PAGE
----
A bill that would restore voting rights for non-violent felons has passed a Kentucky House committee.
The measure is Rep. Jesse Crenshaw's latest attempt to put approximately 130,000 felons back on the voting rolls. Similar efforts have repeatedly stalled in the Republican-controlled Senate. But Crenshaw says he hopes that his bill will fare better this year due to support from U.S. Sen. Rand Paul.
“I hope that he would, in fact, speak with those in the Senate and urge them to call it for a vote, in committee and on the floor,” Crenshaw said. “I hope that he would do that.”
A spokesman for Sen. Paul says he plans to urge Republicans in the Kentucky Senate to pass the legislation, and will testify before an upcoming Senate committee on the issue.
The bill has support from House Republican Floor Leader Jeff Hoover.
“Some people have argued it may be a full voting rights act for members of a party opposite of my party. I don’t view it that way," Hoover said. "I view it as being fair, and as a matter of fairness. That’s why I’m here. That’s why I support this bill.”
While some debate the political ramifications of bringing about 130,000 new voters into the fold, others argue it's a simple matter or morality. Father Pat Delahanty is with the Catholic Conference of Kentucky.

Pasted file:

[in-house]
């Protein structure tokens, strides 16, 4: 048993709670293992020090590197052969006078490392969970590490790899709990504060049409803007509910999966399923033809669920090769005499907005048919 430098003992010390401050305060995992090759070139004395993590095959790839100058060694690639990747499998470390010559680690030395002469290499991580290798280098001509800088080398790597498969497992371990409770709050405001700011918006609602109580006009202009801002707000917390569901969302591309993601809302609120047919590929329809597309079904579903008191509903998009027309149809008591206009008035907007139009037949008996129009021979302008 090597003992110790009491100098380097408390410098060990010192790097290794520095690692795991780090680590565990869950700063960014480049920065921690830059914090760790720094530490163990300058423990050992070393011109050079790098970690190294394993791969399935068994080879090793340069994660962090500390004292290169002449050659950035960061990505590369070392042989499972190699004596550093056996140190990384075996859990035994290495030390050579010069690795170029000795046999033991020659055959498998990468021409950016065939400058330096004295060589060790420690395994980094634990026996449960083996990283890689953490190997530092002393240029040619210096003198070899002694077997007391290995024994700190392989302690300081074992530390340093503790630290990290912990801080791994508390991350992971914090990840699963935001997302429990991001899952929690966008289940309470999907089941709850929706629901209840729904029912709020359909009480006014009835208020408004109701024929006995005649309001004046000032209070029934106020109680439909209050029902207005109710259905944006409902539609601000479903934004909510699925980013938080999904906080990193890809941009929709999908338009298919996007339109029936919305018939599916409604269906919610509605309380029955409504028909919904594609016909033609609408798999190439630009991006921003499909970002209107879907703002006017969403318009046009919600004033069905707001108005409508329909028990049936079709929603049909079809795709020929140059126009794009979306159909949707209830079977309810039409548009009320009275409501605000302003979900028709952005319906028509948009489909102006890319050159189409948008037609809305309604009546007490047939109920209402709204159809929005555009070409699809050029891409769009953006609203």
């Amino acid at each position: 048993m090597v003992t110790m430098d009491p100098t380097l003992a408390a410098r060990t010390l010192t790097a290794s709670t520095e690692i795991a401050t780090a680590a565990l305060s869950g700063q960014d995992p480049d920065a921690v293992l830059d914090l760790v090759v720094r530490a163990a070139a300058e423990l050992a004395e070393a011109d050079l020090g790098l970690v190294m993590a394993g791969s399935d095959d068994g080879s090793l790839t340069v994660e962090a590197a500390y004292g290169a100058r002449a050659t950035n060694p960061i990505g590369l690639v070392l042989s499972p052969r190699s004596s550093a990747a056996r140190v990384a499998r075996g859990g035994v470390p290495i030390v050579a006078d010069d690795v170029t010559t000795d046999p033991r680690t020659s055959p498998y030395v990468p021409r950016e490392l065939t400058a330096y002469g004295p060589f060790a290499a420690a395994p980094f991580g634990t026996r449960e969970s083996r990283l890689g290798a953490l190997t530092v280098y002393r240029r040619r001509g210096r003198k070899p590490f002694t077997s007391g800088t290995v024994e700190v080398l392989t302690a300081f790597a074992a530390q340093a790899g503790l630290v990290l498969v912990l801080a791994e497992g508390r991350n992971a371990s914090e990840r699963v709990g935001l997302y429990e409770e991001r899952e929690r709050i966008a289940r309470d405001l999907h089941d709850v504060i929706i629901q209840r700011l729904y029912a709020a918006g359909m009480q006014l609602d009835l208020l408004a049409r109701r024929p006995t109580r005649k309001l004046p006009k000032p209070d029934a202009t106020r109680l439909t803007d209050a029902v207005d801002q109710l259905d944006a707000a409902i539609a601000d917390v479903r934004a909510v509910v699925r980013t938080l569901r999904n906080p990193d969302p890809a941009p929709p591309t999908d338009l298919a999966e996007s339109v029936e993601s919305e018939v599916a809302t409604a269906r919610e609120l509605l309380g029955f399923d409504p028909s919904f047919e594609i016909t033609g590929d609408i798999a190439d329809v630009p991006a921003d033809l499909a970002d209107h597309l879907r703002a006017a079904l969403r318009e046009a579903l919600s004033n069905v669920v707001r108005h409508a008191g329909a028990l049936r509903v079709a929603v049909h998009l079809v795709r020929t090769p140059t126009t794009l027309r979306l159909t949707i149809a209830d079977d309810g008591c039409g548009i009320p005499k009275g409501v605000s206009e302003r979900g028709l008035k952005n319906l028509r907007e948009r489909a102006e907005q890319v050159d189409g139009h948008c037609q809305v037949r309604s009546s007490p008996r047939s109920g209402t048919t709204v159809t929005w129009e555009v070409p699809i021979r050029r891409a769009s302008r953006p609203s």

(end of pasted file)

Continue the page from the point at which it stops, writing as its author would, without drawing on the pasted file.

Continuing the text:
“When somebody’s finished their sentences completely, they should be allowed to come back into a society in which they can fully participate," Delahanty said. "And if they’re Catholic or whatever, they can fulfill their moral obligations in citizenship by actually voting.”
Currently, felons must seek a restoration of Civil Rights from the governor to regain the right to vote. Beshear has granted nearly 8,000 restorations since taking office.
If passed, Crenshaw’s legislation would put the issue to voters on the November ballot.